The magazine Politico has obtained leaked documents suggesting the Department of the Interior has altered the work of at least two agency scientists as it presses to finish the environmental reviews on drilling in the Arctic National Wildlife Refuge. Alaska Public Media’s Liz Ruskin spoke to the reporter who wrote the story for Politico, Adam Federman.
Can you summarize for us what your findings were?
I think it’s worth pointing out that the process has been rushed from the beginning. I mean, the department has made it clear that they want to have a lease sale before the end of this year… So the process has been expedited. And in the course of rushing this forward, the department has actually modified and altered some of the findings of its own scientists conducting the evaluation of impacts.
Can you provide an example?
Probably the most revealing example is a change made to a wildlife biologist’s assessment of potential impacts on polar bears… She had basically concluded that seismic surveys would have impacts on polar bears, or could potentially have impacts on bears. And after the assessment made its way up the chain – according to emails we obtained, it underwent solicitor and state office review – her conclusions were changed to say the opposite, that impacts on bears would be “less than significant.” And, you know, she was not happy about that. And she voiced her concerns, and in very clear language, said that she did not agree with that conclusion.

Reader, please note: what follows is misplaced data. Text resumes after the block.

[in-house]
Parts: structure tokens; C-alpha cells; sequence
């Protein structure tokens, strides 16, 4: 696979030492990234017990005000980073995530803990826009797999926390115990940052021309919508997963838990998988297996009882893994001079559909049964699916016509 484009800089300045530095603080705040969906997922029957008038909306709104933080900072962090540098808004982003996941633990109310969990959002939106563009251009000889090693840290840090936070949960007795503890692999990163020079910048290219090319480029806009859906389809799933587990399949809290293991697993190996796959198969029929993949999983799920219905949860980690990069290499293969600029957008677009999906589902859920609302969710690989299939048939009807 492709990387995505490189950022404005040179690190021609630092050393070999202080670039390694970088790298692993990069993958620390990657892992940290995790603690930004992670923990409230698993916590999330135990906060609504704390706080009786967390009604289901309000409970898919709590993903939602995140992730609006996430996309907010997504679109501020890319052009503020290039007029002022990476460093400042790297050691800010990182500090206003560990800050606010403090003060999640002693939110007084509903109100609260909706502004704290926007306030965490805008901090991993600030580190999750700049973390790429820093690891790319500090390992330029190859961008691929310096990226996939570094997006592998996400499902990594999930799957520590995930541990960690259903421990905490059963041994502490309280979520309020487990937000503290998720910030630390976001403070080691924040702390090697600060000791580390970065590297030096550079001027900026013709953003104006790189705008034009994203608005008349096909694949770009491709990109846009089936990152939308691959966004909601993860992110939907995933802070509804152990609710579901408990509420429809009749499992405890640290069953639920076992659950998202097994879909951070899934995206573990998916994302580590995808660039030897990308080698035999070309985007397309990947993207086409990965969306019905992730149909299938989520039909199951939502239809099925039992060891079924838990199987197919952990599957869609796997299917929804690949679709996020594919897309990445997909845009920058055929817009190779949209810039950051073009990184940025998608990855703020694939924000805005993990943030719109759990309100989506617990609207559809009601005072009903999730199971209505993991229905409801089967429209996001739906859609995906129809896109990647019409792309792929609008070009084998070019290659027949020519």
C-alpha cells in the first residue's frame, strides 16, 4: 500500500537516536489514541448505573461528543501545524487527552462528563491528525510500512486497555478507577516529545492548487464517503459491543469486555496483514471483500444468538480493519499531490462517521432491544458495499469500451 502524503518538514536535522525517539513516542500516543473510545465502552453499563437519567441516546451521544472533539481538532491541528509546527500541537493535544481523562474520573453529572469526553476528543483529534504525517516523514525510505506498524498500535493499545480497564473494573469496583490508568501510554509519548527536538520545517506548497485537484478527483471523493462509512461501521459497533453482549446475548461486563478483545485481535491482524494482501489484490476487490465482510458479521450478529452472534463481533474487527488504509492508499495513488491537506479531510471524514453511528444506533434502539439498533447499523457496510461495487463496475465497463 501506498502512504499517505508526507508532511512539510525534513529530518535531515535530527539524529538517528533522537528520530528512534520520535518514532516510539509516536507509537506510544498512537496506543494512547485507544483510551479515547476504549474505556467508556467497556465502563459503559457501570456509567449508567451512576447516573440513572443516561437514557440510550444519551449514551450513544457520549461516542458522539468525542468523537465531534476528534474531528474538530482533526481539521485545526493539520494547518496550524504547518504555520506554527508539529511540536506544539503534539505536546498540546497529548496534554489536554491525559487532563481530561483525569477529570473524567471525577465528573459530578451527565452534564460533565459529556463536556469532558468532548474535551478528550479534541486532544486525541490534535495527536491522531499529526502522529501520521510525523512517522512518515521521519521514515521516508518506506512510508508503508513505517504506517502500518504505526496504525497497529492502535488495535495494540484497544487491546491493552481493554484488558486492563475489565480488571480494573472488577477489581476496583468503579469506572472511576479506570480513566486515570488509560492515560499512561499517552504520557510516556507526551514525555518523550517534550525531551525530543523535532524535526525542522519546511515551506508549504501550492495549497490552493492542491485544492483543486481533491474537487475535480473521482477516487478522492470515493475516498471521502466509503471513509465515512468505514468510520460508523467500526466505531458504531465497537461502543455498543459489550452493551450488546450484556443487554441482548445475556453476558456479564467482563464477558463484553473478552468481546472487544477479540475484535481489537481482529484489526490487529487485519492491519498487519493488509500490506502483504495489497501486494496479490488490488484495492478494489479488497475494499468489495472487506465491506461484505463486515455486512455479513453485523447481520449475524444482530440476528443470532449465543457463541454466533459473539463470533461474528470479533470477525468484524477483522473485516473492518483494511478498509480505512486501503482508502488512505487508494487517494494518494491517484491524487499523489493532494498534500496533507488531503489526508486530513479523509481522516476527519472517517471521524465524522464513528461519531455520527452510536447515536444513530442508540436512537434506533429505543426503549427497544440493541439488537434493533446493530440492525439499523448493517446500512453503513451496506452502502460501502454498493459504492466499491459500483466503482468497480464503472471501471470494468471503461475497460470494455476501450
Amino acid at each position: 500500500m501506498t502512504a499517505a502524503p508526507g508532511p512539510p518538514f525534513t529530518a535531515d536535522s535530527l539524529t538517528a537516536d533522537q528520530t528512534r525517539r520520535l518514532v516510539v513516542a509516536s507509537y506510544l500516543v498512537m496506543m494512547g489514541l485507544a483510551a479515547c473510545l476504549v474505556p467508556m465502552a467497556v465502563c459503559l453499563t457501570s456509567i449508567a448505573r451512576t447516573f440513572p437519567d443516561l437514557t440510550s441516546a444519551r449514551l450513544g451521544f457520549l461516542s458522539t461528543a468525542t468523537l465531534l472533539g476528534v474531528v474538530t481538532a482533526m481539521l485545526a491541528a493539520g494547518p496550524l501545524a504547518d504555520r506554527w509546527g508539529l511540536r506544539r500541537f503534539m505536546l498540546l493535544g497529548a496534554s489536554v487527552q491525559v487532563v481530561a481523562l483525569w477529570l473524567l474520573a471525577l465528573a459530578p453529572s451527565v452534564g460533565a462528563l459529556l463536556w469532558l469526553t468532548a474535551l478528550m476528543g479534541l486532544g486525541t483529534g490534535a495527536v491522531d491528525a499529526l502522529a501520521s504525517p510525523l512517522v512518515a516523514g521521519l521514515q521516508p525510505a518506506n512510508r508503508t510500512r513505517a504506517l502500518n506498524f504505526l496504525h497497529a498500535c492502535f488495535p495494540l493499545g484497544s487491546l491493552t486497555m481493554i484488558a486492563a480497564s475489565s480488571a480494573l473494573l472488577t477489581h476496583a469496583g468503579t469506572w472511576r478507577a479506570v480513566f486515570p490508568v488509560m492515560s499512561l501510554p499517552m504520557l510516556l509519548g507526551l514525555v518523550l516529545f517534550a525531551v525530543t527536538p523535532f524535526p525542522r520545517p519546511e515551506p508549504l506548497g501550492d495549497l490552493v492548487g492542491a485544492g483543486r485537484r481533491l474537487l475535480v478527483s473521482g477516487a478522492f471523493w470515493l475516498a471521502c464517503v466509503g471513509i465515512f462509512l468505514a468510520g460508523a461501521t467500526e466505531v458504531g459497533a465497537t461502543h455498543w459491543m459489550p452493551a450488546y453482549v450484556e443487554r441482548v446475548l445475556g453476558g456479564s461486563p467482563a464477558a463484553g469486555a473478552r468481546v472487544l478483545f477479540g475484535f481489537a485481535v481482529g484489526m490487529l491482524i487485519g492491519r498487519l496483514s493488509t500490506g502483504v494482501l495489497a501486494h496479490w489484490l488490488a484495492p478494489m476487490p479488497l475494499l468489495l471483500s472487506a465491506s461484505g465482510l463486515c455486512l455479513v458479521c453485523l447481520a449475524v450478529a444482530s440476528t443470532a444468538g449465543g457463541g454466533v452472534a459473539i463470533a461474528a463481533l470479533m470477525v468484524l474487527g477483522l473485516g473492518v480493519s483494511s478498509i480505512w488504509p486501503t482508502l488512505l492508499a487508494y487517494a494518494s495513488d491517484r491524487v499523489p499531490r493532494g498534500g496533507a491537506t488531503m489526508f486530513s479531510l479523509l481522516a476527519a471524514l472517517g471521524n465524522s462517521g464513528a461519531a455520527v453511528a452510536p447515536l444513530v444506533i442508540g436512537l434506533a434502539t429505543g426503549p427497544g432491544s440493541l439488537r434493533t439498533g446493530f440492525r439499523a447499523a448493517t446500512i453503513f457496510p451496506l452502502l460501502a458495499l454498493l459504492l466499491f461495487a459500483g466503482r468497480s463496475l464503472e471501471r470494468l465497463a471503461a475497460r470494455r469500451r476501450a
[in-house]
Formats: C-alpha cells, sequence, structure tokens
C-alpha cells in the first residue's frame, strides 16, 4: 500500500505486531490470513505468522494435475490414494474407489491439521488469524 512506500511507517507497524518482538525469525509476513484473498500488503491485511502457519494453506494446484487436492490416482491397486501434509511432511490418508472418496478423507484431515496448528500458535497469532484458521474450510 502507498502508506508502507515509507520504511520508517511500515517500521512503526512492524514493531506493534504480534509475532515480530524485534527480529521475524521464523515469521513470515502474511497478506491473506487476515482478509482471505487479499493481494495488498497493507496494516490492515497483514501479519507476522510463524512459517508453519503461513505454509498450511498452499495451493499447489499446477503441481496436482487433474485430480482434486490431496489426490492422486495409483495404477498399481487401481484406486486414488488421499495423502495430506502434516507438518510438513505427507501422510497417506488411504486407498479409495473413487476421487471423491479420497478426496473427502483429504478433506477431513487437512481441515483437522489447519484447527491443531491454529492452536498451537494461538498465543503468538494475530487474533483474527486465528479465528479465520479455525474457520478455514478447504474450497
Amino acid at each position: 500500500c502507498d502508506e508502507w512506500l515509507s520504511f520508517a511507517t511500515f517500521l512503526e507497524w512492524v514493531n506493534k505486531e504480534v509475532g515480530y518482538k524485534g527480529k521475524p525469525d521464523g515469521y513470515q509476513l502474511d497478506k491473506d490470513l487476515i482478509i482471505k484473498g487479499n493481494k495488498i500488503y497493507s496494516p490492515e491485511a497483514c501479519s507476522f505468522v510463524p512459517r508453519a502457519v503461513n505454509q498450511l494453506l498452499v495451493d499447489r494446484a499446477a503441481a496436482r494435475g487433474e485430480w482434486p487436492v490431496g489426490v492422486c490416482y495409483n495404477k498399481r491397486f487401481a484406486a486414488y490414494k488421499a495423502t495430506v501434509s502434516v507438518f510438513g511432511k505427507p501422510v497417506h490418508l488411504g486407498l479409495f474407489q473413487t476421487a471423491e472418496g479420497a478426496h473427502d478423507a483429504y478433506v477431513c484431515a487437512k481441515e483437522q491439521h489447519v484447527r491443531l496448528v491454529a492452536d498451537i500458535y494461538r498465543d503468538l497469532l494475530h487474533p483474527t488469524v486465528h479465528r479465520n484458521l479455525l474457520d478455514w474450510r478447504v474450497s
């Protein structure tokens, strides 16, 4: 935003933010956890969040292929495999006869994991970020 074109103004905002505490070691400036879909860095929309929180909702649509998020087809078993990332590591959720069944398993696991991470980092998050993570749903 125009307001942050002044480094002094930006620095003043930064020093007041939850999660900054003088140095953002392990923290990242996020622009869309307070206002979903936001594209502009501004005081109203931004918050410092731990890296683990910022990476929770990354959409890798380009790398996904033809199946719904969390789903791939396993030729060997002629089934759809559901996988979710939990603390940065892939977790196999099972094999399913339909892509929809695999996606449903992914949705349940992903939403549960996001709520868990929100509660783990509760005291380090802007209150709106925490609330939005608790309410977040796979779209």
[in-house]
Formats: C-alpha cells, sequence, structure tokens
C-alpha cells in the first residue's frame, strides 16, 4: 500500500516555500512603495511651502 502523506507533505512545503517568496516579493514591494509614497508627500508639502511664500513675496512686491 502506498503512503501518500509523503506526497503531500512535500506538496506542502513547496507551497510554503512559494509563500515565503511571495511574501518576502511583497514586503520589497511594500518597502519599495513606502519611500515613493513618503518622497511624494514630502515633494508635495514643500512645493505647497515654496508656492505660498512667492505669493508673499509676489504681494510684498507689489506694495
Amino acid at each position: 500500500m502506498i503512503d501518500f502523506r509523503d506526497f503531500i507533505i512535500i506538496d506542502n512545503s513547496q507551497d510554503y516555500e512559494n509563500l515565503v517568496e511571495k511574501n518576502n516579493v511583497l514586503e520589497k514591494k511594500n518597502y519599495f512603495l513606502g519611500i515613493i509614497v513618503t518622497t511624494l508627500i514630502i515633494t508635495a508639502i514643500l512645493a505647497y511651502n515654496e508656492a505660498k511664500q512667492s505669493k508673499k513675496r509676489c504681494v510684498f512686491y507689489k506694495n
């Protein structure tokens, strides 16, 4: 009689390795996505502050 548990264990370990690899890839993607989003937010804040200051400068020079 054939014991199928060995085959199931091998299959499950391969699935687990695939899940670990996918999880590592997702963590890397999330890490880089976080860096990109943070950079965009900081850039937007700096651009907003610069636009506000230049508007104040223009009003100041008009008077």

As you know, there are likely to be lawsuits over all of this. Environmentalists are likely to sue. Is it weird to be reporting something that is so relevant to what someone is going to sue over?
Well, I felt that that was part of the reason why this story needed to come to light now. I mean, this was a critical decision for the state of Alaska, for the country. And the documents, I think, are an important part of that story. And before any sort of final decision is made, you know, the public has a right to sort of see how the department was handling the review process behind the scenes.
The polar bear assessment Federman spoke of was to evaluate the impact of a seismic survey in the refuge. The survey was postponed and the final environmental report hasn’t been published.
The Department of the Interior sent statements from agency officials saying the department did not suppress science and they’ve seen no attempts to do so.
Adam Federman’s story in Politico was produced with help from Type Investigations, a non-profit that supports investigative journalism.
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